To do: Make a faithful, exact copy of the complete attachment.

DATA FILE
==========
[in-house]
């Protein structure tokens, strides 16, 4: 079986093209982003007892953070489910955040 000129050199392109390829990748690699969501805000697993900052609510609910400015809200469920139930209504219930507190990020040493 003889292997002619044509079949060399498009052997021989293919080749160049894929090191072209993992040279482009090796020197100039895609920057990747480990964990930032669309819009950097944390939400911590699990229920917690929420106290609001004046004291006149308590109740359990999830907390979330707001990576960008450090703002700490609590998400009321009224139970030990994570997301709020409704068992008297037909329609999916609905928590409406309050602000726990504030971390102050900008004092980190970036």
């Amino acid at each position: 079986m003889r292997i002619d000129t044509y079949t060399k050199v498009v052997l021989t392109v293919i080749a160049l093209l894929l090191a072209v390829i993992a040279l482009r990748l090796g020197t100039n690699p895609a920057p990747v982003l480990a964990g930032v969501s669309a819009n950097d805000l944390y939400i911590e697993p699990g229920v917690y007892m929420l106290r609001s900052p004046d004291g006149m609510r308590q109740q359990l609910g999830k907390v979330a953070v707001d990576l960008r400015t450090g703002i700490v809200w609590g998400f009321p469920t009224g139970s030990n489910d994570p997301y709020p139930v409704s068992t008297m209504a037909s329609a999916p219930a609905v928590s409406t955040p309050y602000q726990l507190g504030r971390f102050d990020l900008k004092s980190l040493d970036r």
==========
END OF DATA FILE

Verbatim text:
[in-house]
């Protein structure tokens, strides 16, 4: 079986093209982003007892953070489910955040 000129050199392109390829990748690699969501805000697993900052609510609910400015809200469920139930209504219930507190990020040493 003889292997002619044509079949060399498009052997021989293919080749160049894929090191072209993992040279482009090796020197100039895609920057990747480990964990930032669309819009950097944390939400911590699990229920917690929420106290609001004046004291006149308590109740359990999830907390979330707001990576960008450090703002700490609590998400009321009224139970030990994570997301709020409704068992008297037909329609999916609905928590409406309050602000726990504030971390102050900008004092980190970036």
């Amino acid at each position: 079986m003889r292997i002619d000129t044509y079949t060399k050199v498009v052997l021989t392109v293919i080749a160049l093209l894929l090191a072209v390829i993992a040279l482009r990748l090796g020197t100039n690699p895609a920057p990747v982003l480990a964990g930032v969501s669309a819009n950097d805000l944390y939400i911590e697993p699990g229920v917690y007892m929420l106290r609001s900052p004046d004291g006149m609510r308590q109740q359990l609910g999830k907390v979330a953070v707001d990576l960008r400015t450090g703002i700490v809200w609590g998400f009321p469920t009224g139970s030990n489910d994570p997301y709020p139930v409704s068992t008297m209504a037909s329609a999916p219930a609905v928590s409406t955040p309050y602000q726990l507190g504030r971390f102050d990020l900008k004092s980190l040493d970036r």